Wilson advanced rapidly as a conservative young professor of political science and became president of Princeton in 1902.

His growing national reputation led some conservative Democrats to consider him Presidential timber. First they persuaded him to run for Governor of New Jersey in 1910. In the campaign he asserted his independence of the conservatives and of the machine that had nominated him, endorsing a progressive platform, which he pursued as governor.

He was nominated for President at the 1912 Democratic Convention and campaigned on a program called the New Freedom, which stressed individualism and states' rights. In the three-way election he received only 42 percent of the popular vote but an overwhelming electoral vote. (Click here to read Wilson's 1913 inauguration speech.)

Wilson manoeuvred through Congress three major pieces of legislation. The first was a lower tariff, the Underwood Act; attached to the measure was a graduated Federal income tax. The passage of the Federal Reserve Act provided the Nation with the more elastic money supply it badly needed. In 1914 antitrust legislation established a Federal Trade Commission to prohibit unfair business practices.

Another burst of legislation followed in 1916. One new law prohibited child labour; another limited railroad workers to an eight-hour day. By virtue of this legislation and the slogan "he kept us out of war," Wilson narrowly won re-election. (Click here to read Wilson's 1917 inauguration speech.)

But after the election Wilson concluded that America could not remain neutral in the World War. On April 2, 1917, he asked Congress for a declaration of war on Germany. (Click here to read Wilson's conscription proclamation of May 1917)
In looking back we can easily see it was the "progressive" that got the best of Wilson and involved the US in a European war in which we had no business. And it was the "progressive" in him that established the first institutionalized concept of "A One World Order."

Read the full text.

Prior to World War II:
In fact, given that many of these attacks came from some of the vanguards of 1940s liberalism, they often tend to sound strangely similar to those which Senator Joseph McCarthy would employ against his opponents in the early 1950s. The Nation, for example, called Taft and his allies in Congress "super-appeasers" whose policies "should set the bells ringing in the Kremlin," while Averell Harriman claimed that "Taft would execute the foreign policy of Stalin." Schlesinger agreed, noting with satisfaction how Taft’s opposition to the North Atlantic Treaty was met "with cordial approval by Andrei Vyshinski."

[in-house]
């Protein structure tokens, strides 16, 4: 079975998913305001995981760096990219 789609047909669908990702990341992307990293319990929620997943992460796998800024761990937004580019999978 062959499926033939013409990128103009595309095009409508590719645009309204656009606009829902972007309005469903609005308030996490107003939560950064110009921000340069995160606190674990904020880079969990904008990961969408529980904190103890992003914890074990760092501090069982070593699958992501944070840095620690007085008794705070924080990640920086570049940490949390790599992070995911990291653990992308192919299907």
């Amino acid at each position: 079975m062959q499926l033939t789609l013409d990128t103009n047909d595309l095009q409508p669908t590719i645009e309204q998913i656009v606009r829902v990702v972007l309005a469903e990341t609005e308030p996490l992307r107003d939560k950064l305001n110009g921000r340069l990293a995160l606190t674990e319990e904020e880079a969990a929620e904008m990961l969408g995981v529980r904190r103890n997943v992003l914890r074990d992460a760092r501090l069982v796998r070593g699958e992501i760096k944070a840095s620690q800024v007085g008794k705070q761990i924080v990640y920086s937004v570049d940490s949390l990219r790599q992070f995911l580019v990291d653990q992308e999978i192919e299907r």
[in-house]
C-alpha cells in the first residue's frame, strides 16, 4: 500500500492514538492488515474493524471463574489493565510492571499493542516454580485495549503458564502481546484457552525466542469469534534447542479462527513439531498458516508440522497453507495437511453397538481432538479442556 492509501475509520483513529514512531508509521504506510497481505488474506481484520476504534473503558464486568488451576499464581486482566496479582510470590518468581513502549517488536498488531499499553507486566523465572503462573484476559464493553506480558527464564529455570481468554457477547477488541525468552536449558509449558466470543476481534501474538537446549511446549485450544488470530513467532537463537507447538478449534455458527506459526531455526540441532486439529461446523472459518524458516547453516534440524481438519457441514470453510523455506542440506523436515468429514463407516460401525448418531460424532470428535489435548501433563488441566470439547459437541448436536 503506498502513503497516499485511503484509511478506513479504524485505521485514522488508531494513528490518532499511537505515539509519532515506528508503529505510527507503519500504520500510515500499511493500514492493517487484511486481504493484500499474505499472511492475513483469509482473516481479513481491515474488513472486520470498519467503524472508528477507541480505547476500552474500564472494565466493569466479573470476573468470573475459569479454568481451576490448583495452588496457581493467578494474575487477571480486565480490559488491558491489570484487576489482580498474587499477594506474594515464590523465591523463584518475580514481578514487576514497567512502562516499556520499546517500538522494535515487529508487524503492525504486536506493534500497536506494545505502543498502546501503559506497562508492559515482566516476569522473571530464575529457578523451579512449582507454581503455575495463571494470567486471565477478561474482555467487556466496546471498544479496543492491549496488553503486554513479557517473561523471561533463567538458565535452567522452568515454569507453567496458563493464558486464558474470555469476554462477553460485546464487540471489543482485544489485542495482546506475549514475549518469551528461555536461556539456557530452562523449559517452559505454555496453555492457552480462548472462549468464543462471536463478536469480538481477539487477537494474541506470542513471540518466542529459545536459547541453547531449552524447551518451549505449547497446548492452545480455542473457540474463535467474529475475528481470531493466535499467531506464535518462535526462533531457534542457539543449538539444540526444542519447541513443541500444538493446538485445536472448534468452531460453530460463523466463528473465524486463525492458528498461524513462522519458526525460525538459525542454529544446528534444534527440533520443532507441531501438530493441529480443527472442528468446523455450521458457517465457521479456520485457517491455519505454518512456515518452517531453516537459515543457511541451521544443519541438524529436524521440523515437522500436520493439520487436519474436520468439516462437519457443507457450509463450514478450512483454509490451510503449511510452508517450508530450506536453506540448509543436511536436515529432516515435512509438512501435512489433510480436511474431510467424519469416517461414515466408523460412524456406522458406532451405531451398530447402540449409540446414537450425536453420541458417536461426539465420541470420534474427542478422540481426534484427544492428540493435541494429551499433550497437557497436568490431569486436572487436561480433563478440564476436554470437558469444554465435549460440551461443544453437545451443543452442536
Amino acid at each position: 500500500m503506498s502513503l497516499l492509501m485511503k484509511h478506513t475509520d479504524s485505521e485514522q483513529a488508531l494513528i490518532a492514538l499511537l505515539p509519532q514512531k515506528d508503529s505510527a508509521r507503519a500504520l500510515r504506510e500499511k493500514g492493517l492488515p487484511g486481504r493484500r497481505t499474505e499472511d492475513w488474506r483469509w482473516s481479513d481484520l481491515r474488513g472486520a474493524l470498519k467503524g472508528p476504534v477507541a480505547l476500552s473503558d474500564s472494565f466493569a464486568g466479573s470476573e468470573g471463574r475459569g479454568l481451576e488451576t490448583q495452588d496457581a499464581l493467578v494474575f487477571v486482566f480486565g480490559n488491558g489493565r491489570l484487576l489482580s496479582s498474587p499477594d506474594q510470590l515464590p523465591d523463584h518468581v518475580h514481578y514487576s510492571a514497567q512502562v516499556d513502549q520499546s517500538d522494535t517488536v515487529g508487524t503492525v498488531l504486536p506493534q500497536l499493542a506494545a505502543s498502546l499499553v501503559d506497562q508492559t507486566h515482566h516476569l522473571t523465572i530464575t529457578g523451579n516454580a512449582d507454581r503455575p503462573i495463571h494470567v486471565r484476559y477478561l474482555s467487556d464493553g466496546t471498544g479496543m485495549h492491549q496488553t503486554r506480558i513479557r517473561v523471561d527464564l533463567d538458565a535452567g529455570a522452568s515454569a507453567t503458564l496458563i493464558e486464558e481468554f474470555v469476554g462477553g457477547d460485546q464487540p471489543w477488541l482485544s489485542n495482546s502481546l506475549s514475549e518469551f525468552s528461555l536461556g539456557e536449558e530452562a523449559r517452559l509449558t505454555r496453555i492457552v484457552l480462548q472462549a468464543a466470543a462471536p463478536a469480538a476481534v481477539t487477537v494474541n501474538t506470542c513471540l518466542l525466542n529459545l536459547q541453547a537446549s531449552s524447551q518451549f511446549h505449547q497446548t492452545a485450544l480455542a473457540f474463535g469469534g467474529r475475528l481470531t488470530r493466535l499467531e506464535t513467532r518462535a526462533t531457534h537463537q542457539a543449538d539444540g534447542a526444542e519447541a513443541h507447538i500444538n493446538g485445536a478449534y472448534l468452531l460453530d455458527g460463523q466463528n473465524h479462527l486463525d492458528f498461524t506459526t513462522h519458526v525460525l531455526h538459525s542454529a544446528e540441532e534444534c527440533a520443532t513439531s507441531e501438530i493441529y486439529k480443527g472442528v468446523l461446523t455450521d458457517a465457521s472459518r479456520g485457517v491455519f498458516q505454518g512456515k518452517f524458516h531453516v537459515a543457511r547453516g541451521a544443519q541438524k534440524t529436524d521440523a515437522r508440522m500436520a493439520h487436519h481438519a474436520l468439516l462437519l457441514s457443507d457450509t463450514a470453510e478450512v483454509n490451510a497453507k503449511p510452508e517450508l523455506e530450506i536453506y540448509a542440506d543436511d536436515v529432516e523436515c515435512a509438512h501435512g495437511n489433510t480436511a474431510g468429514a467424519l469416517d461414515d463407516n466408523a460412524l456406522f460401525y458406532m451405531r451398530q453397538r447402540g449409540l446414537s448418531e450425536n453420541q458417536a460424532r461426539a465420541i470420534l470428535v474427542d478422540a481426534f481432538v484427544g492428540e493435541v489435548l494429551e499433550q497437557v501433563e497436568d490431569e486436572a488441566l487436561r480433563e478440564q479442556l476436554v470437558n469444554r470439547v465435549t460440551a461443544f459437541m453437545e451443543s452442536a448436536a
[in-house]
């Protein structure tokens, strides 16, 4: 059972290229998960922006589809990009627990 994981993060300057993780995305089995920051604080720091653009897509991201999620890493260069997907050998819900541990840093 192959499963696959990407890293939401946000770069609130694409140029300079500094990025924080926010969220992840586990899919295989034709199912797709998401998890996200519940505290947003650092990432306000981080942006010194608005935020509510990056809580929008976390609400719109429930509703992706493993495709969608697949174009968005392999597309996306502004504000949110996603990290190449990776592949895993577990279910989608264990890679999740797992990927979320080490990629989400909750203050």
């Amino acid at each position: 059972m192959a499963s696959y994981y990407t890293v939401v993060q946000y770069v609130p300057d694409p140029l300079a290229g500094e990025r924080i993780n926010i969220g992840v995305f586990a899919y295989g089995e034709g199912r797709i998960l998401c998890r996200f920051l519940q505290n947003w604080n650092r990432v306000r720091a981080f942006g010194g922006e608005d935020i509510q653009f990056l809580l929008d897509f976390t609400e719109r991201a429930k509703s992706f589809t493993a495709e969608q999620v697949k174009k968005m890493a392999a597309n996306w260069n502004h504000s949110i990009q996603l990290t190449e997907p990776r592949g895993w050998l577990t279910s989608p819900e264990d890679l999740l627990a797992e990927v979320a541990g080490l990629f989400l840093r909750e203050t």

It was not until the 1960s and 1970s, when many historians became disillusioned by the American experience in Vietnam, that Taft’s foreign policy came up for serious reevaluation. That reappraisal began with Henry W. Berger, a Cold War revisionist who in 1967 rejected the idea that Taft was an "isolationist." Taft was rather a "conservative nationalist at odds with the struggling attempts of liberal American policy-makers to fashion a program in the postwar years." Newspaper columnist Nicholas von Hoffman agreed, calling Taft’s policies "a way to defend the country without destroying it, a way to be part of the world without running it," while historian Ronald Radosh called him a "prophet on the Right." Russell Kirk and James McClellan in 1967 praised him as well, arguing that he consistently pursued "the principle of national interest."

What, then, were the underlying philosophical principles behind Taft’s foreign policy? Was Taft misunderstood and underappreciated by his contemporaries, or were later historians misguided in attempting to rehabilitate him? The following essay will attempt to answer these questions by examining precisely what it was that Taft hoped to achieve through foreign policy, and what measures he took to do so.